Throughout the years, Cubans have developed a deep mistrust towards their and government institutions and national currency, due to government mismanagement and currency devaluation as a result of many periods of economic uncertainty. Cuba is currently experiencing a drastic devaluation because of difficulties faced by the Cuban government in unifying the Cuban Peso (the official currency) with an alternative currency that has been circulating in parallel since 1994.
All of these issues have largely isolated Cuba from the world overtime, severely affecting its economic development and the financial options of its population. What remains is a chaotic, expensive and highly inefficient way of dealing with day-to-day finances for everyday Cubans and businesses. There is therefore a great need to provide a comprehensive solution that equips Cubans with the financial independence that they need.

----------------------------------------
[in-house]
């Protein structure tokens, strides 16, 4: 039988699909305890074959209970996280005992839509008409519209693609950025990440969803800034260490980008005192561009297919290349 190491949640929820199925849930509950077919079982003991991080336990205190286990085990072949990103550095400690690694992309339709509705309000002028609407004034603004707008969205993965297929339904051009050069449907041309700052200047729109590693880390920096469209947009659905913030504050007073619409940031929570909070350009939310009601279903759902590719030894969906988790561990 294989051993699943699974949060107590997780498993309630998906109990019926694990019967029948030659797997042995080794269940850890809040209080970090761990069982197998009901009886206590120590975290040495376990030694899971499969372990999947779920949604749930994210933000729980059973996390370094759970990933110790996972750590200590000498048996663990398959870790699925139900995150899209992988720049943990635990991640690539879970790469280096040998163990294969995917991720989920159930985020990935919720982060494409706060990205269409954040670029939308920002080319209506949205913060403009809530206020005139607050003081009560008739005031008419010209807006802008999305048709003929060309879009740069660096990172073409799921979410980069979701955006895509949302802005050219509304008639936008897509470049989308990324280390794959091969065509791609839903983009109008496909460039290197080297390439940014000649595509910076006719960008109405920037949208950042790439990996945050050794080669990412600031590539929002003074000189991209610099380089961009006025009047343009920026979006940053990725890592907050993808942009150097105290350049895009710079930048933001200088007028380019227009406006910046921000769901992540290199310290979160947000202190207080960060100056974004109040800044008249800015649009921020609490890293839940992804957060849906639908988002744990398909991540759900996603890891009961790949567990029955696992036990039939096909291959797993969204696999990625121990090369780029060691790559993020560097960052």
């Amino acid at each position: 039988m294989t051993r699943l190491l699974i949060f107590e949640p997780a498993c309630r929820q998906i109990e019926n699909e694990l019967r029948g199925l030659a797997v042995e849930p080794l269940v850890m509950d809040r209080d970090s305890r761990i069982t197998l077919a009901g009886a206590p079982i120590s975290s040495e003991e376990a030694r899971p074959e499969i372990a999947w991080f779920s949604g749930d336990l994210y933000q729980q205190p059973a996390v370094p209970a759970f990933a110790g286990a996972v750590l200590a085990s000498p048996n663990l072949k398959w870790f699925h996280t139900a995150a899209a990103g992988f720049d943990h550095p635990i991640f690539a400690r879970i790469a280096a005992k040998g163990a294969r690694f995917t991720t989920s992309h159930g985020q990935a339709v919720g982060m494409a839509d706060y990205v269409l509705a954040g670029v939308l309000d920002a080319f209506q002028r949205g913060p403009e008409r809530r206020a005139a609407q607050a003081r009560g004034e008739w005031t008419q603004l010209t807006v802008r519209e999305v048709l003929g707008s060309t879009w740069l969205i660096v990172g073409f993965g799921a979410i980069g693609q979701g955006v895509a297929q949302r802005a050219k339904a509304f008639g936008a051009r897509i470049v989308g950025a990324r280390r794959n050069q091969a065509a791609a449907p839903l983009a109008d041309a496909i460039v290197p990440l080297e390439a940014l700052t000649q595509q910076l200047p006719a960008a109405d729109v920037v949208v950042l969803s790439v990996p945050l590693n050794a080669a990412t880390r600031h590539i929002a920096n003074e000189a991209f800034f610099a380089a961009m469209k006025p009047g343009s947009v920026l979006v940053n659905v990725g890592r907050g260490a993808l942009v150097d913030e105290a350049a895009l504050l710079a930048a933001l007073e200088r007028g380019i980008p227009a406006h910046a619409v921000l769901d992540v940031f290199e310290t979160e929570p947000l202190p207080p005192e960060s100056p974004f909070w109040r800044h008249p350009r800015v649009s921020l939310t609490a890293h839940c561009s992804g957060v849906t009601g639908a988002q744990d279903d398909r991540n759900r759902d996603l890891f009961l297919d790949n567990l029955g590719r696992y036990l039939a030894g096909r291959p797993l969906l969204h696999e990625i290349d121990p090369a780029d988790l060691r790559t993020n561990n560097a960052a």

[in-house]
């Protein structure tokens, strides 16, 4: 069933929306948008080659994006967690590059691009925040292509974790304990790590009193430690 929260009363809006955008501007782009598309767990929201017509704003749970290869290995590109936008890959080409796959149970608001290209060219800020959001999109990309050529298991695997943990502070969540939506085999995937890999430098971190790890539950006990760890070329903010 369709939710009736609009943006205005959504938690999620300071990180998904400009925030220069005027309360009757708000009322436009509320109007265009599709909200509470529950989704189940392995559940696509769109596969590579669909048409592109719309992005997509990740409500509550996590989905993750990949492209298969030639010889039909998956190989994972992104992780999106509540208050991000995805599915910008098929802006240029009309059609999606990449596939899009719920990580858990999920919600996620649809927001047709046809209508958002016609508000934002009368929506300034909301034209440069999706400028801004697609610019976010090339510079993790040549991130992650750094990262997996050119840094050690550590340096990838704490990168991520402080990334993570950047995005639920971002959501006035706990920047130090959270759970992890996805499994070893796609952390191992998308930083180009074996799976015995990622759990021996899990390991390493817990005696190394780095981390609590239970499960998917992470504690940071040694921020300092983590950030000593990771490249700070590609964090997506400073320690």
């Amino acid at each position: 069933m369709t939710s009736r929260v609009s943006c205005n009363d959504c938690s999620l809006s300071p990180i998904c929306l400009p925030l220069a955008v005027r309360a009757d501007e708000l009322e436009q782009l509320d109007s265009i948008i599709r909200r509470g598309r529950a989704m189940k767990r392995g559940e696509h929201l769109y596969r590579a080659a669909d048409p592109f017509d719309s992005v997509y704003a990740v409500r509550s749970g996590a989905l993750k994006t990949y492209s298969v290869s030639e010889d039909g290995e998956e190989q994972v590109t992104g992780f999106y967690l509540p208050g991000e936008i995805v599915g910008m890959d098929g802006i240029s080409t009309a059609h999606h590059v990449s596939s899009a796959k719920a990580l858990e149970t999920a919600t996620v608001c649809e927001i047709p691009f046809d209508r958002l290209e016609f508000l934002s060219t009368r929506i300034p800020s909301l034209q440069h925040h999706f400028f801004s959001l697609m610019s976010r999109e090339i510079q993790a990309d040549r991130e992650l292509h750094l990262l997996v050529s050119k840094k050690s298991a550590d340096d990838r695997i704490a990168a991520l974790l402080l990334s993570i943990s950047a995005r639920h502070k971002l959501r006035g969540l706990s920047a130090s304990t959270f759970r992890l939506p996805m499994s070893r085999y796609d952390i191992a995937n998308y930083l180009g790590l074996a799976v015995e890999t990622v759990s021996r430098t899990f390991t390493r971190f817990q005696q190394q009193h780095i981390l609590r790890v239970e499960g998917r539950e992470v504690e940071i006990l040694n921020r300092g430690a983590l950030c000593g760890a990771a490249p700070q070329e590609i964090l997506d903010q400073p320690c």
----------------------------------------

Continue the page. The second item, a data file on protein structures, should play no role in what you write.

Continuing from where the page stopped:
OrunPay is developing a payment platform that places autonomy back into the hands of Cuban nationals and companies. Our solution is outside of any government control and allows Cuban individuals and companies to send and receive payments in a variety of different currencies. Additionally, Cuban nationals will have a lower level of exposure to currency devaluations because it will be possible for them to store their money in foreign-denominated stablecoins, outside the control of Cuban government financial institutions. This will all be done in a compliant manner and is what we hope to be the first step in the broader digitalization of the Cuban economy.
"OrunPay’s target market will revolve around three groups, Cuban expats, Cuban nationals and Cuban private companies.